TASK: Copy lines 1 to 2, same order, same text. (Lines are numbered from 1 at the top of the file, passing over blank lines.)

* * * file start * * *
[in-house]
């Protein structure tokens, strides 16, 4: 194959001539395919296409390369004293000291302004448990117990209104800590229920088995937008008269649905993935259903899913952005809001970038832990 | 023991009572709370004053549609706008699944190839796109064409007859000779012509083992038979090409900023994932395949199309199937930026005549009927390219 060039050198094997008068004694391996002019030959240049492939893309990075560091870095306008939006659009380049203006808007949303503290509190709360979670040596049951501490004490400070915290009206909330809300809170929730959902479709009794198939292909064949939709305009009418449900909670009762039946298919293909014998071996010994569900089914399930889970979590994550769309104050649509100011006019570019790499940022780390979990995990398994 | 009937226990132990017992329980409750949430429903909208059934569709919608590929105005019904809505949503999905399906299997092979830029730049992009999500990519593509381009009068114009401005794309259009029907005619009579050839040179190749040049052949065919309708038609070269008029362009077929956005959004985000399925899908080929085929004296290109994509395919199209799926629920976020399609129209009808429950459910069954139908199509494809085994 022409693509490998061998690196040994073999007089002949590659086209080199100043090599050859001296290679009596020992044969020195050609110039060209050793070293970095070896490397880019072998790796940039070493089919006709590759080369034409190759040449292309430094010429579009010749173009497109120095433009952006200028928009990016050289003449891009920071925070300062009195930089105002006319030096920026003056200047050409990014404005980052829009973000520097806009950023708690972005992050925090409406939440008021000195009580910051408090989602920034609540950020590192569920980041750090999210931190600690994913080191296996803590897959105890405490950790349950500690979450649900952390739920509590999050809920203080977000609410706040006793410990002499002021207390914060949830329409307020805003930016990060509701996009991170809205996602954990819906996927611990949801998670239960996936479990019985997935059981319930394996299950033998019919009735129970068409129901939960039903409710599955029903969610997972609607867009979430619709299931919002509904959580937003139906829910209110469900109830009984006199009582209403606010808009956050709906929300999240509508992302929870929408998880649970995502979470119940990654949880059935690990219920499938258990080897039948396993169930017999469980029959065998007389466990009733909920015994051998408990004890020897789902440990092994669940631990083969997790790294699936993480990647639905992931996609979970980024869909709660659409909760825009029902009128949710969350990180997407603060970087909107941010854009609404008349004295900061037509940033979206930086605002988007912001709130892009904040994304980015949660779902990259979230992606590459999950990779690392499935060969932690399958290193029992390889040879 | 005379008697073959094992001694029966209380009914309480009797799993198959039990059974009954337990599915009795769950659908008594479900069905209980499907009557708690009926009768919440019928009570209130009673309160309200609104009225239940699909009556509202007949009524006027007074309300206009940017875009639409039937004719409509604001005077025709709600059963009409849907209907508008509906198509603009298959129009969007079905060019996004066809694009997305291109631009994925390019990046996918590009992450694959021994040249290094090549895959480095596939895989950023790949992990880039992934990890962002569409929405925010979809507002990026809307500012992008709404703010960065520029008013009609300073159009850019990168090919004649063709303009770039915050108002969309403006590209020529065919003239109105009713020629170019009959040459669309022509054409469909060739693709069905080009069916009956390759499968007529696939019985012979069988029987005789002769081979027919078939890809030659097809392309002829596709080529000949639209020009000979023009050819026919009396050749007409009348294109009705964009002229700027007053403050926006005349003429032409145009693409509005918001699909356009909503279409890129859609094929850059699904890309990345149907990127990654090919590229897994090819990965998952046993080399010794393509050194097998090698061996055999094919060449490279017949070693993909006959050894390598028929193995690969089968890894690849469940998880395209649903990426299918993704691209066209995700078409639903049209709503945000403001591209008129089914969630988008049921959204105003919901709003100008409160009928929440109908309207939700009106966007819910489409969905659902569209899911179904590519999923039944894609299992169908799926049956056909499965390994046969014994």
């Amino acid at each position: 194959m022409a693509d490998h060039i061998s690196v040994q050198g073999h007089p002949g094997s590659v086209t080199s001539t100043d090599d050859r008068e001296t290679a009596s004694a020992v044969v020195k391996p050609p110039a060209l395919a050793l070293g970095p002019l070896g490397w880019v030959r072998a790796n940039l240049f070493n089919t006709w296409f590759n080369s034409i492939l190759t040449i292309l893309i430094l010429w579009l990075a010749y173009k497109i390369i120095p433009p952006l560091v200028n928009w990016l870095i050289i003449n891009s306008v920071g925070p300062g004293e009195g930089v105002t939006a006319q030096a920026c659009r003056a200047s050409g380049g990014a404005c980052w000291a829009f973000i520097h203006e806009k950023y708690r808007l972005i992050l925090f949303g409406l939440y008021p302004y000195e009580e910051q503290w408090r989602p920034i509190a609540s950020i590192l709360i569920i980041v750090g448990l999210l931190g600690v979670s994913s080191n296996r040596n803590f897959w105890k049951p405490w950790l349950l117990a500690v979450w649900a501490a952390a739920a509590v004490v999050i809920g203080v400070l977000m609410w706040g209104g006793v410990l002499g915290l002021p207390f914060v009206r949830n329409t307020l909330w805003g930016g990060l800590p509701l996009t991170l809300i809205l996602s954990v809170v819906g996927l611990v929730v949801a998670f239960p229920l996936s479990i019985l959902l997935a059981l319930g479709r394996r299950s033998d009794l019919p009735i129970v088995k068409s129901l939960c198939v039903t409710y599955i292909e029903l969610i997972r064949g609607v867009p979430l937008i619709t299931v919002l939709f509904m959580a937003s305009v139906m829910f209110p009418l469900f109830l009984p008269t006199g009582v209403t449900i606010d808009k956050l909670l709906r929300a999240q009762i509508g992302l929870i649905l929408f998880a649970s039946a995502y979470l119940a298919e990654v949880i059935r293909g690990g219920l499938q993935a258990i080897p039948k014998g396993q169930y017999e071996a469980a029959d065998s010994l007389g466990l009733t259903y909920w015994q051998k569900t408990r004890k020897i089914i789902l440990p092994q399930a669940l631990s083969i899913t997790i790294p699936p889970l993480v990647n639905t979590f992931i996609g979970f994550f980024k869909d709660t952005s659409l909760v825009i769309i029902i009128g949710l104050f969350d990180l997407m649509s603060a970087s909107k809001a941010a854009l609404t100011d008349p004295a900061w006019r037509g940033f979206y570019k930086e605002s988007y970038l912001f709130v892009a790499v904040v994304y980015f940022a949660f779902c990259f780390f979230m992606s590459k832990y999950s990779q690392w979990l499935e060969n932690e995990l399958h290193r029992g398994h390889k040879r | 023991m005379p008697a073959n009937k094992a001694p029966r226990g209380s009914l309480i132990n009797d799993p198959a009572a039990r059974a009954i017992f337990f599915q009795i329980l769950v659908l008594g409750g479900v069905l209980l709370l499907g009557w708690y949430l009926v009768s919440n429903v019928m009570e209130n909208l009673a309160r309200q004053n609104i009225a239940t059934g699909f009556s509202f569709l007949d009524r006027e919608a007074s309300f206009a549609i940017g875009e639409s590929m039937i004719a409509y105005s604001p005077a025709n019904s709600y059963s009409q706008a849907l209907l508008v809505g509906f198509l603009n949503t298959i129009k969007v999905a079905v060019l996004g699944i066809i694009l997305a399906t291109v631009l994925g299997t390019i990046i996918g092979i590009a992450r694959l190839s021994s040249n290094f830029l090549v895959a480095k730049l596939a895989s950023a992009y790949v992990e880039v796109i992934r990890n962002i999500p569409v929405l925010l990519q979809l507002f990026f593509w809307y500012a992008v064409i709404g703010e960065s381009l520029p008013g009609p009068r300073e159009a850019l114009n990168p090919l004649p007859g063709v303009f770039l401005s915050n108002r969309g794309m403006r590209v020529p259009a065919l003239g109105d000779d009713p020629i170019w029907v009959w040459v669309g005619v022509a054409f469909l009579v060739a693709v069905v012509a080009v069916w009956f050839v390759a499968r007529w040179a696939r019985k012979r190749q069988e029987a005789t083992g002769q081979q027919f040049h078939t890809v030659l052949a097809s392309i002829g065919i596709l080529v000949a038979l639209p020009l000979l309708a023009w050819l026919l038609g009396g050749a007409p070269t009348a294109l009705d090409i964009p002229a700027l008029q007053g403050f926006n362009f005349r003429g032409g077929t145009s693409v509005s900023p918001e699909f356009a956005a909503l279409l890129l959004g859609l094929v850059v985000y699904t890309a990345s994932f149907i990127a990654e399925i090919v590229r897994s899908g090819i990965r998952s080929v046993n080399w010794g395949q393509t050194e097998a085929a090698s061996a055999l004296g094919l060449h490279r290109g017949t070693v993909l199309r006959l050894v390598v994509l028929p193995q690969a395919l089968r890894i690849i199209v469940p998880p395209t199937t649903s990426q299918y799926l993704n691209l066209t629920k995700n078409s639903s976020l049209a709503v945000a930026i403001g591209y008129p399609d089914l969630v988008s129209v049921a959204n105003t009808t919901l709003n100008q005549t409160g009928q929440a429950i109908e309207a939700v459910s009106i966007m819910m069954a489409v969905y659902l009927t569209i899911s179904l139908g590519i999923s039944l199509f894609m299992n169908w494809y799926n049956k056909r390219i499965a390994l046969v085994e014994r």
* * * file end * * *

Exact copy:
[in-house]
């Protein structure tokens, strides 16, 4: 194959001539395919296409390369004293000291302004448990117990209104800590229920088995937008008269649905993935259903899913952005809001970038832990 | 023991009572709370004053549609706008699944190839796109064409007859000779012509083992038979090409900023994932395949199309199937930026005549009927390219 060039050198094997008068004694391996002019030959240049492939893309990075560091870095306008939006659009380049203006808007949303503290509190709360979670040596049951501490004490400070915290009206909330809300809170929730959902479709009794198939292909064949939709305009009418449900909670009762039946298919293909014998071996010994569900089914399930889970979590994550769309104050649509100011006019570019790499940022780390979990995990398994 | 009937226990132990017992329980409750949430429903909208059934569709919608590929105005019904809505949503999905399906299997092979830029730049992009999500990519593509381009009068114009401005794309259009029907005619009579050839040179190749040049052949065919309708038609070269008029362009077929956005959004985000399925899908080929085929004296290109994509395919199209799926629920976020399609129209009808429950459910069954139908199509494809085994 022409693509490998061998690196040994073999007089002949590659086209080199100043090599050859001296290679009596020992044969020195050609110039060209050793070293970095070896490397880019072998790796940039070493089919006709590759080369034409190759040449292309430094010429579009010749173009497109120095433009952006200028928009990016050289003449891009920071925070300062009195930089105002006319030096920026003056200047050409990014404005980052829009973000520097806009950023708690972005992050925090409406939440008021000195009580910051408090989602920034609540950020590192569920980041750090999210931190600690994913080191296996803590897959105890405490950790349950500690979450649900952390739920509590999050809920203080977000609410706040006793410990002499002021207390914060949830329409307020805003930016990060509701996009991170809205996602954990819906996927611990949801998670239960996936479990019985997935059981319930394996299950033998019919009735129970068409129901939960039903409710599955029903969610997972609607867009979430619709299931919002509904959580937003139906829910209110469900109830009984006199009582209403606010808009956050709906929300999240509508992302929870929408998880649970995502979470119940990654949880059935690990219920499938258990080897039948396993169930017999469980029959065998007389466990009733909920015994051998408990004890020897789902440990092994669940631990083969997790790294699936993480990647639905992931996609979970980024869909709660659409909760825009029902009128949710969350990180997407603060970087909107941010854009609404008349004295900061037509940033979206930086605002988007912001709130892009904040994304980015949660779902990259979230992606590459999950990779690392499935060969932690399958290193029992390889040879 | 005379008697073959094992001694029966209380009914309480009797799993198959039990059974009954337990599915009795769950659908008594479900069905209980499907009557708690009926009768919440019928009570209130009673309160309200609104009225239940699909009556509202007949009524006027007074309300206009940017875009639409039937004719409509604001005077025709709600059963009409849907209907508008509906198509603009298959129009969007079905060019996004066809694009997305291109631009994925390019990046996918590009992450694959021994040249290094090549895959480095596939895989950023790949992990880039992934990890962002569409929405925010979809507002990026809307500012992008709404703010960065520029008013009609300073159009850019990168090919004649063709303009770039915050108002969309403006590209020529065919003239109105009713020629170019009959040459669309022509054409469909060739693709069905080009069916009956390759499968007529696939019985012979069988029987005789002769081979027919078939890809030659097809392309002829596709080529000949639209020009000979023009050819026919009396050749007409009348294109009705964009002229700027007053403050926006005349003429032409145009693409509005918001699909356009909503279409890129859609094929850059699904890309990345149907990127990654090919590229897994090819990965998952046993080399010794393509050194097998090698061996055999094919060449490279017949070693993909006959050894390598028929193995690969089968890894690849469940998880395209649903990426299918993704691209066209995700078409639903049209709503945000403001591209008129089914969630988008049921959204105003919901709003100008409160009928929440109908309207939700009106966007819910489409969905659902569209899911179904590519999923039944894609299992169908799926049956056909499965390994046969014994």